The green wave
Imagine hitting every green light as you go about your daily business.
It’s called ‘vehicle-to-infrastructure’ and it takes all of the guesswork out of when the lights will change and encourages a more efficient way of driving.
16 May, 2019
From July this year, Audi will network new models with the traffic lights in its home town of Ingolstadt
It’s a dream harboured by just about every city motorist. You glide through the traffic, hitting green light after green light without raising a sweat. No stop start, no racing to make the light as it changes, but just the feeling of surfing a ‘green wave’ through town.
Okay, so depending on the size of the town, the population and number of cars on the road, a completely seamless journey might remain something of a stretch, but with Audi’s vehicle-to-infrastructure (V2I) service and the ‘Traffic Light Information’ motorists are in a far better position to know when the lights will change and what (legal) speed they need to maintain to make the next green, and the next and the next.
From July this year, Audi will network new models with the traffic lights in its home town of Ingolstadt and then roll the technology out to include more European cities from 2020 onwards.
The technology and its implementation is not new, but has been in limited use in Germany for some time. Audi has conducted extensive trials in a number of German cities, beginning with Berlin where it has been a limited pilot project for several years.
In the USA too, Audi customers been using this service since late 2016 and Audi is the first manufacturer worldwide to network its series-production models with traffic lights in cities.
“Stop-and-go traffic in cities is annoying. By contrast, we are pleased when we have a 'green wave' – but we catch them far too seldom, unfortunately. With the Traffic Light Information function, drivers are more in control. They drive more efficiently and are more relaxed because they know 250 metres ahead of a traffic light whether they will catch it on green,” says Andre Hainzlmaier, head of Development of Apps, Connected Services and Smart City at Audi.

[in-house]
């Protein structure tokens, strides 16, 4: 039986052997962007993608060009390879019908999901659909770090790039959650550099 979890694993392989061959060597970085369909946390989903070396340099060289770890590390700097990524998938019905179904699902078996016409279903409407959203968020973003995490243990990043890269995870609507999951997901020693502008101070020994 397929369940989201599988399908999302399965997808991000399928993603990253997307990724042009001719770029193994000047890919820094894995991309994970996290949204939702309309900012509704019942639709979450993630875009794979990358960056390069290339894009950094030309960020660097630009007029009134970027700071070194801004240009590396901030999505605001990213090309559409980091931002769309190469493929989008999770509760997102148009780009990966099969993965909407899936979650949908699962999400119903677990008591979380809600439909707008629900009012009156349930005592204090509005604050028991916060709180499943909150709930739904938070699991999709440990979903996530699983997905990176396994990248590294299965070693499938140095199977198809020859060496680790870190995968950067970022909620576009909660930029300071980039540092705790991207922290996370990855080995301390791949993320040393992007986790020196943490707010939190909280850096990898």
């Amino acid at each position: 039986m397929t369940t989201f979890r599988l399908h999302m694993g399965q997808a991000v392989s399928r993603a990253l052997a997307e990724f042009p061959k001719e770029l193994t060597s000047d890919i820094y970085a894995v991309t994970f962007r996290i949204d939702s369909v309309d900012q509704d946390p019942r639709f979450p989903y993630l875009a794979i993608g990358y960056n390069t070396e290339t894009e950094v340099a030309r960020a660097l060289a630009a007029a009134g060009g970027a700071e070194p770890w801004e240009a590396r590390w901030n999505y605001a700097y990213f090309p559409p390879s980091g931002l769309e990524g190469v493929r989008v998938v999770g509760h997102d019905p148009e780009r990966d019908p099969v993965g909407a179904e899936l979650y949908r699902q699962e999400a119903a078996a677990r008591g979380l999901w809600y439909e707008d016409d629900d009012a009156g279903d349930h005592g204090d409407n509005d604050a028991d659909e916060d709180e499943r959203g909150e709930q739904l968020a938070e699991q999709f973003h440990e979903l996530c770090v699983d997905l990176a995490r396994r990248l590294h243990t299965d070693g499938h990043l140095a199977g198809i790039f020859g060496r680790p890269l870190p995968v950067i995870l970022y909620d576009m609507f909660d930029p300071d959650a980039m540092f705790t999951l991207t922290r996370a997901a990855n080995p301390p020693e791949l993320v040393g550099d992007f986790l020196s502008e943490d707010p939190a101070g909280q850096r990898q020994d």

“In the future, anonymised data from our cars can help to switch traffic lights in cities to better phases and to optimise the traffic flow.”
In America, more than 5000 intersections in Denver, Houston, Las Vegas, Los Angeles, Portland and Washington are linked to the Traffic Light Information function. Here, Audi has also introduced what it calls GLOSA or ‘Green Light Optimised Speed Advisory’ which shows to the driver the ideal legal speed for reaching the next traffic light on green.
In America, more than 5000 intersections are linked to the Traffic Light Information function
How quickly other cities are connected to this technology depends above all on whether cities digitalise their traffic lights.
This function and ‘Time-to-Green’ countdown will both be used when the system is up and running in Ingolstadt shortly and will be activated on all Audi e-tron models and the A4, A6, A7, A8, Q3, Q7 and Q8 to be produced from mid-July.
The reason it has taken two years longer to get the system up and running on a larger scale in Germany than in the USA is simply a matter of logistics.
“The challenges for the serial introduction of the service are much greater here than, for example, in the USA, where urban traffic light systems were planned over a large area and uniformly. In Europe, by contrast, the traffic infrastructure has developed more locally and decentrally – with a great variety of traffic technology,” explains Hainzlmaier. “How quickly other cities are connected to this technology depends above all on whether data standards and interfaces get established and cities digitalise their traffic lights.”
Audi is working to offer Traffic Light Information in further cities in Germany, Europe, Canada and the USA in the coming years. In the large east Chinese city of Wuxi, Audi and partners are testing networks between cars and traffic light systems in the context of a development project.
In future, Audi customers may be able to benefit from additional functions, for example when 'green waves' are incorporated into the ideal route planning. It is also conceivable that Audi e-tron models, when cruising up to a red traffic light, will make increased used of braking energy in order to charge their batteries. Coupled with predictive adaptive cruise control (pACC), the cars could even brake automatically at red lights.
In future, V2I technologies like Traffic Light Information will facilitate automated driving. “A city is one of the most complex environments for an autonomous car. Nevertheless, the vehicle has to be able to handle the situation, even in rain and snow. Data exchange with the traffic infrastructure can be highly relevant here,” says Hainzlmaier.
In future, Audi customers may be able to benefit from additional functions, for example when 'green waves' are incorporated into the ideal route planning
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